1. Deciding to pay $1 million over two years rather than one year was indeed an act of grace on Citywest's part. It decides for itself how fast it pays off the loan from the city. Thank you.

  3. In response to the question from councillor Randhawa about Legacy Corporation paying more, Mr Buchan is quoted as saying: "We did visit that question with the Board and the answer is No."

    According to the City website the Legacy Board is comprised of the CAO (i.e. Mr Buchan), the Corporate Administrator, and the CFO. Presumably the senior management team did not meet to ask the question and then put on their board member hats to answer their own question. So who is on the Legacy board these days and who said No?

    The articles of incorporation say that the board consists of at least three "managers or senior staff employees" of the City, and no more than two other persons. Maybe Legacy is contributing as much as it can afford this tax year, but who is making that call and how was that determination made?

    I agree with the preceding comment about Citywest. Asking for and being given a "holiday" on loan repayments was rather tone deaf, even though they later partly walked that back.

    1. The same question could be asked about CityWest. Robert Long is shown on the website as the "shareholder's representative" on the Board "as a result of his appointment as Chief Administrative Officer of the City of Prince Rupert". He hasn't held that position for quite a while now.

  4. Not opposed to a tax hike as long as the city is being fiscally prudent and taxpayers are receiving a noticeable benefit but I question whether or not that's the case.

    1. According to the 2021 SOFI, Legacy Inc had $13 million at the end of the year. I struggle with the concept of the city keeping a "kitty" for special occasions when it's residents are battling inflation and are seemingly getting it from every direction.

    2. Has the city done everything it can to trim it's expenditures? I question why the city has someone exclusively for communications. We already have a mayor and council who make Facebook posts. In a perfect world maybe its a good idea but when considering a 12.5% tax hike I expect that the city will consider every option possible to reduce costs first.

    3. It's a shame that we pay so much tax and the recreation centre isn't open on Easter Monday. With this level of taxation I'd rather commit to a quality of life than pay someone to make Facebook posts.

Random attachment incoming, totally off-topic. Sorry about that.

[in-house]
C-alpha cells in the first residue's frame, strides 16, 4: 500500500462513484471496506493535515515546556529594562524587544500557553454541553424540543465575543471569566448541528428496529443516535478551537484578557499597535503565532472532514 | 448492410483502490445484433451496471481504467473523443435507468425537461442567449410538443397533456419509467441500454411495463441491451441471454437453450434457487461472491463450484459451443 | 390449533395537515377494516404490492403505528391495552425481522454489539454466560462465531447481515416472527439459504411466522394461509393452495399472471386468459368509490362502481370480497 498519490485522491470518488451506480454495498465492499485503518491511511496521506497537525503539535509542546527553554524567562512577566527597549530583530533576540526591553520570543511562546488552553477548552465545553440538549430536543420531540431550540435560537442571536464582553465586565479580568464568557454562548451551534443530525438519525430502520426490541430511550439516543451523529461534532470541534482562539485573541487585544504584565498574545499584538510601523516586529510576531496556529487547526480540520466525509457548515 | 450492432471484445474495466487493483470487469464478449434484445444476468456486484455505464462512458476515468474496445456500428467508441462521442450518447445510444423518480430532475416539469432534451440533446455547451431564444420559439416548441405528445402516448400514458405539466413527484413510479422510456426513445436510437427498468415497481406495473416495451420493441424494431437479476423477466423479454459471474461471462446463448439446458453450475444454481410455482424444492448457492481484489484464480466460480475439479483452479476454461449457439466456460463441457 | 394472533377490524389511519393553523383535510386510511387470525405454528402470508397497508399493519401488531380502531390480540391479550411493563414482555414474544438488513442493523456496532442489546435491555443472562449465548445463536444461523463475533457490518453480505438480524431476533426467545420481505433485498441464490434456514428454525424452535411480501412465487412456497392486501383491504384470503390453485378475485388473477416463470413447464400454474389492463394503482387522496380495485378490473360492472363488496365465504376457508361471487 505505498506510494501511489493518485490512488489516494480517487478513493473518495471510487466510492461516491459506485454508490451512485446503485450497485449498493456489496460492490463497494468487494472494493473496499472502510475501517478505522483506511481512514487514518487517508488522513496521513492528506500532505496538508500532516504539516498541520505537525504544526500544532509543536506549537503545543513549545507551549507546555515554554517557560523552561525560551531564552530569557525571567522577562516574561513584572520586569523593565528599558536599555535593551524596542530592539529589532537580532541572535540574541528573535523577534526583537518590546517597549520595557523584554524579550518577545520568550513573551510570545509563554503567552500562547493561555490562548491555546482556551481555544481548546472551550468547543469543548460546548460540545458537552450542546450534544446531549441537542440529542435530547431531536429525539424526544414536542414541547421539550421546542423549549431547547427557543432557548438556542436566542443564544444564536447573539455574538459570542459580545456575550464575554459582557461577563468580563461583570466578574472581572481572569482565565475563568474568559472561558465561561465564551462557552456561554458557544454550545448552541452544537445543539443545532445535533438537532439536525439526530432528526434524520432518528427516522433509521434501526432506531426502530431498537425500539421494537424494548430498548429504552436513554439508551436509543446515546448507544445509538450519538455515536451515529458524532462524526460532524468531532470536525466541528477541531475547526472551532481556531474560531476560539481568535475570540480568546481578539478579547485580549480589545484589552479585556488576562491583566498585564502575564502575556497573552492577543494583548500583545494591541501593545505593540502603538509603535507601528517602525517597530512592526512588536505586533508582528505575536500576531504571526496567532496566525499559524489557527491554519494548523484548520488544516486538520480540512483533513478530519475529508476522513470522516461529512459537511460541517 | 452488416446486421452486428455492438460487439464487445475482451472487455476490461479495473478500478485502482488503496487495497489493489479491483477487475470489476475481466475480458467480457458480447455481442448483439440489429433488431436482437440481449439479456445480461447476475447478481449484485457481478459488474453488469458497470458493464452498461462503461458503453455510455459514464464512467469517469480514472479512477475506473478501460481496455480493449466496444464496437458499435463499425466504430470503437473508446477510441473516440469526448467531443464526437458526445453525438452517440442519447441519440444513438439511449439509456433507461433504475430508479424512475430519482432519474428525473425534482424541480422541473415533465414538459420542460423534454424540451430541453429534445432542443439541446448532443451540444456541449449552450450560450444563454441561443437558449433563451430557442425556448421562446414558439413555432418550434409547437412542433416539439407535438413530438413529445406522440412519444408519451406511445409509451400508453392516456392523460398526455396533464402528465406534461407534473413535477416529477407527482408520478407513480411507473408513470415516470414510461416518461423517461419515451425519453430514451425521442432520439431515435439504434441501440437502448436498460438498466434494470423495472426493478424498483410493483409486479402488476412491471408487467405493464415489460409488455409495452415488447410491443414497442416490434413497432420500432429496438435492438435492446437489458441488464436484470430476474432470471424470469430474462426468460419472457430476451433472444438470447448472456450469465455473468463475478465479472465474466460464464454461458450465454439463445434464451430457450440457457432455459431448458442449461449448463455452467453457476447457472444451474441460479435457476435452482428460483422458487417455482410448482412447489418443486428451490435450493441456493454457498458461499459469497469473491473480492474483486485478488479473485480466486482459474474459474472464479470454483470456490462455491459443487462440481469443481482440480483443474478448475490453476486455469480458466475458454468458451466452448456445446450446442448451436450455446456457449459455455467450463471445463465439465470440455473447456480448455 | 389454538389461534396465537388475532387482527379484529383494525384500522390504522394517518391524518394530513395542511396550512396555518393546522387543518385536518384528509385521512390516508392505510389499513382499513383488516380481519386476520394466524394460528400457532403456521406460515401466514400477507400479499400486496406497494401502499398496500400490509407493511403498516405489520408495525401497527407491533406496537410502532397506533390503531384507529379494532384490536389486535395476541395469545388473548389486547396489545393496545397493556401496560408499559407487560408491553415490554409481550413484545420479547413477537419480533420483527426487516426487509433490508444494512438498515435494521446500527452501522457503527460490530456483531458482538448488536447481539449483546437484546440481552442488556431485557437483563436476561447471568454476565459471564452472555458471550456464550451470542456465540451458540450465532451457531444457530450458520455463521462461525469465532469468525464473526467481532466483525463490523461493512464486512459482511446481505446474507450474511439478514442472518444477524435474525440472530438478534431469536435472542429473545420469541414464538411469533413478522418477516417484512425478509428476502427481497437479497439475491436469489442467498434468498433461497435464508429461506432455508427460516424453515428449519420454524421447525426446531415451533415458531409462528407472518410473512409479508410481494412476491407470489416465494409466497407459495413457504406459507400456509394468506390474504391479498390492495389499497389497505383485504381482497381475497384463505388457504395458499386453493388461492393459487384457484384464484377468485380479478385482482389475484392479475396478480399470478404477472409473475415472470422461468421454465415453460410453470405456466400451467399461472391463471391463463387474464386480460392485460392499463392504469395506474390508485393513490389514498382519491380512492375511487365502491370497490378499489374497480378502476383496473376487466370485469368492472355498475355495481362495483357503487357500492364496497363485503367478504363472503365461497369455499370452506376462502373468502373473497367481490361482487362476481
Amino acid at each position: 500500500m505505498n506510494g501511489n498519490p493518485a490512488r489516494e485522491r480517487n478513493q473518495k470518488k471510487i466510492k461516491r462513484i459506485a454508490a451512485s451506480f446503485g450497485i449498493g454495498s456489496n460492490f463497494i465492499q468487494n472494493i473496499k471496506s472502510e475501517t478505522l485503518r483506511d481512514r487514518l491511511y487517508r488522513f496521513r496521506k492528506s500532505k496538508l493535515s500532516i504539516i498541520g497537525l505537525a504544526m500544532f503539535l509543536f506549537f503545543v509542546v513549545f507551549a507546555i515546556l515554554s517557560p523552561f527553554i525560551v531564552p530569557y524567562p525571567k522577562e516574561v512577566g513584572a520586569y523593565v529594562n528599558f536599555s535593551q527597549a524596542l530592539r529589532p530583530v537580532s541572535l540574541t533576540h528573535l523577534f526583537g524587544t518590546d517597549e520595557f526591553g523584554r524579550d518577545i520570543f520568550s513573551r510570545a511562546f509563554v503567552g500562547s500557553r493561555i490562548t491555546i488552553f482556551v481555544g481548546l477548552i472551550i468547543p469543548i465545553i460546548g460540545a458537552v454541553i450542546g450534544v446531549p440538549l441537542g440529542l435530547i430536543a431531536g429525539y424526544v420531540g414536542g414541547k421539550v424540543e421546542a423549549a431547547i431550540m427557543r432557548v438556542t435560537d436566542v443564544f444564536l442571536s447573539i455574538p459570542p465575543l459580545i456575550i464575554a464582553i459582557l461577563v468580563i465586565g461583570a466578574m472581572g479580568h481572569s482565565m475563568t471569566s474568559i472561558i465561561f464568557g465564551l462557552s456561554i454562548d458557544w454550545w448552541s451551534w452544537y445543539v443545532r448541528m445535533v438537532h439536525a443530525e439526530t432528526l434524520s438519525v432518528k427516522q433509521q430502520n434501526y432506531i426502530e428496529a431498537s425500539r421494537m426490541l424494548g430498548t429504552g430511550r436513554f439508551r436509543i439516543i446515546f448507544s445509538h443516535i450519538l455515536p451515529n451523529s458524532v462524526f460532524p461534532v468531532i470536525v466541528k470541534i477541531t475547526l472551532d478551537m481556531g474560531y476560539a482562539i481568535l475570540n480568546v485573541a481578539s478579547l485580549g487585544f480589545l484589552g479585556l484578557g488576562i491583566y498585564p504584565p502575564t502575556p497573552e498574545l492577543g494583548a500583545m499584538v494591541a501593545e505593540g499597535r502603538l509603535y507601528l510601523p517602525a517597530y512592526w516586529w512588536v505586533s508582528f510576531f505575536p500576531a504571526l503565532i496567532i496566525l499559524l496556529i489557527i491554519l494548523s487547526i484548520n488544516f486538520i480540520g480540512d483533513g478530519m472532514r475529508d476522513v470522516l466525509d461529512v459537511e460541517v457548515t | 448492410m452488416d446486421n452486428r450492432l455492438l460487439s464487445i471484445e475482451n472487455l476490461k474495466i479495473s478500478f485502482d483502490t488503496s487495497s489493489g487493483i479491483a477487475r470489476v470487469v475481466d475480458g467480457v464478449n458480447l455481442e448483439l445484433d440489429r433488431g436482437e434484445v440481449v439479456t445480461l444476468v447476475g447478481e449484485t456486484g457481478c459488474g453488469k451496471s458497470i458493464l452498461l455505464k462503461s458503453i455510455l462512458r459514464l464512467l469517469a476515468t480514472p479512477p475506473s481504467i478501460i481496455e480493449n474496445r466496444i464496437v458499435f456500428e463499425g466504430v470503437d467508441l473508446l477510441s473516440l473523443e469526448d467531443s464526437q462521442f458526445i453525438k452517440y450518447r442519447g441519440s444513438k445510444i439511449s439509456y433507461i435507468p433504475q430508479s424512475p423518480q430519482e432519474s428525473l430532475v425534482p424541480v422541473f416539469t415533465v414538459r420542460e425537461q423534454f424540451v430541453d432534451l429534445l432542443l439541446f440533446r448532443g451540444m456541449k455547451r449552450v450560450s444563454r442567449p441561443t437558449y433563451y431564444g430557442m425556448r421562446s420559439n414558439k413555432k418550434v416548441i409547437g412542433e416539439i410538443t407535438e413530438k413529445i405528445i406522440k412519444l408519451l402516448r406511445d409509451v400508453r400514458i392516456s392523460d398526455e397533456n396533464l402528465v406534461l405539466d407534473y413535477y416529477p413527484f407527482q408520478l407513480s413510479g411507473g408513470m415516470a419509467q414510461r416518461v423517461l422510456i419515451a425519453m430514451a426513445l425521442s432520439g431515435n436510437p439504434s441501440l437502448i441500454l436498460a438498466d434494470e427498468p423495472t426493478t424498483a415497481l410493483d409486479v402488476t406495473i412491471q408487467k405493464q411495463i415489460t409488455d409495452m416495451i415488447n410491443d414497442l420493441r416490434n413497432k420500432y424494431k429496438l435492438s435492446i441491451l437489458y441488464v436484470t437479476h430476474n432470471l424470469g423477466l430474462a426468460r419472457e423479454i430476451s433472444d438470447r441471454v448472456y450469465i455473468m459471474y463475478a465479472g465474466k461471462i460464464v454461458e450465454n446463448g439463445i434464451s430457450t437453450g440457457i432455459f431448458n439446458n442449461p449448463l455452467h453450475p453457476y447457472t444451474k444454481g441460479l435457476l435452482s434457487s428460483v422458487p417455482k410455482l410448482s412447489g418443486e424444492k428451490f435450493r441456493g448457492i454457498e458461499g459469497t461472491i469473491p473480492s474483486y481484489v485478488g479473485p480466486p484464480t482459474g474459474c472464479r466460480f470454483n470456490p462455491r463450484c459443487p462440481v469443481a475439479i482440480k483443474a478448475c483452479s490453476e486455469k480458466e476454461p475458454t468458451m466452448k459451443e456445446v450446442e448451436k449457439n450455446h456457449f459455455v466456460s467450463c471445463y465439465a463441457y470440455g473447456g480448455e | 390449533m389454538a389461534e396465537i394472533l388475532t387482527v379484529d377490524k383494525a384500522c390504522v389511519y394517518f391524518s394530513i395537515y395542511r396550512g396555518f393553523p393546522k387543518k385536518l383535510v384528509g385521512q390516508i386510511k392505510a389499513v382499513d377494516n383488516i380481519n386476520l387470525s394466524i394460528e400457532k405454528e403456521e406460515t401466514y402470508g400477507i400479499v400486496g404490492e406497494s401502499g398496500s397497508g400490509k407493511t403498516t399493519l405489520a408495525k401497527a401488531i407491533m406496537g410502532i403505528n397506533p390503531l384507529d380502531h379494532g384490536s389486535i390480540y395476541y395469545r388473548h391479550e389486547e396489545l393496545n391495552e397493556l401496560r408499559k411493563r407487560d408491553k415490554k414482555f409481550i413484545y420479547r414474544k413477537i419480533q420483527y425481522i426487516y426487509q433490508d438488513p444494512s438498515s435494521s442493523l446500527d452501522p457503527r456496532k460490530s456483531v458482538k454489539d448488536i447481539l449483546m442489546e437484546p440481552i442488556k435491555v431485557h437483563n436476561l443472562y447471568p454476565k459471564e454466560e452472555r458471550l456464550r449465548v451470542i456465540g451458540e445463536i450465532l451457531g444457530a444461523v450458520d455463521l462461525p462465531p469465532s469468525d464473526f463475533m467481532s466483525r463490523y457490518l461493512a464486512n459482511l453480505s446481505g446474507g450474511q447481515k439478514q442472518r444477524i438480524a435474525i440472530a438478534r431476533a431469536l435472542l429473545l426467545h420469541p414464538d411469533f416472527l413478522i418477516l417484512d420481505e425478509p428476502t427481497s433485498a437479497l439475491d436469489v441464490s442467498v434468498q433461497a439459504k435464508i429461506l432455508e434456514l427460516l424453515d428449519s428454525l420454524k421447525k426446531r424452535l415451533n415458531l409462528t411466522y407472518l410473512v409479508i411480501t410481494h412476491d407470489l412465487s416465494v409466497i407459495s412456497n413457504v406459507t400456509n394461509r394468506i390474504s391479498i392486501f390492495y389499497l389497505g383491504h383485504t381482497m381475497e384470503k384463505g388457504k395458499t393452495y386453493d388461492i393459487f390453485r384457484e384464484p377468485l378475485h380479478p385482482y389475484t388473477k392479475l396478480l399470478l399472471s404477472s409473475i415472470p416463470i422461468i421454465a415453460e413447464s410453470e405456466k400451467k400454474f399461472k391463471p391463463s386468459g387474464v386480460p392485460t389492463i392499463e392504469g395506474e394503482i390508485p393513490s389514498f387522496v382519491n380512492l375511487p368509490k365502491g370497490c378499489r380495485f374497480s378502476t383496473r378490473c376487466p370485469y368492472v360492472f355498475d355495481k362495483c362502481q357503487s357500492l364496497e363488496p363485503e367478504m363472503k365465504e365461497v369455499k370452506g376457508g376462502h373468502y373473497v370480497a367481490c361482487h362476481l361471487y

4. What I hear often, especially from people who are new to the community, is why are our taxes so high while the town is in disrepair and we offer so few services? Our parks are fairly rough, staircases and trails are condemned in some places, roads and neighborhoods are in a sad state in many areas. It's been 20 years since the mill closed and there's been little progress in improving our community and overall way of life. If the city is now taking 12.5% more in taxes then my patience is up. I want action. Find a way to get things done. Enough is enough. A pretty white building full of people counting legacy dollars, posting on facebook and talking about everything that needs to be done isn't enough.

  5. The Legacy Fund financials and board meetings should be as transparent as council meetings. We might have another CityWest on our hands. The taxpayers can’t afford the existing CityWest without adding another.

  6. “it's about the math and where we're at and what we need to do"

    - lease out Watson as quick as you can. Look at what 13% leased is producing revenue wise.
    - winback your light industry tax base. 10% of it is gone.
    - cut costs, necessary travel only. Must have versus nice to have has to be asked for every civic expense. That includes city hall’s Amazon purchases. (2021 SOFI states 30k+ on Amazon)
    - submit a PILT dispute and move on. Refocus on growing tax revenue you control. Budget is over, put PILT in the rear view mirror.

    1. City hall would rather fight dragons then do real work. It is so much easier to blame it on the taxation of the port then make budget cuts.
      How the Belmont is still in such a sorry state is a prime example of the fine work the city does. NOT

    2. The city has submitted PILT dispute. They made a point of saying that’s an extra $100k in expenses to fight, requiring a higher tax increase this year.

      This comments section is fully of port apologists unable to admit the slightest bit of blame…. Not at all reflective of the actual community conversation being had

  7. Funny how none of these comments made it into the public domain at the city’s budget consultations,

    Too cowardly to put your names to them? Or you know they’re toxic?

    1. The city's budget consultations were online, which are anonymous.
      Civic engagement doesn't have to be in person.

      $100k in PILT expenses is a pittance compared to $250k a year for Watson Island legal fees, or $200k in water testing that tax payers paid to test our water during the 300+ days of boil water advisories.

      In fact, tax payers pay more for Citywest service to City Hall than it would cost to forward a PILT dispute to Procurement Canada.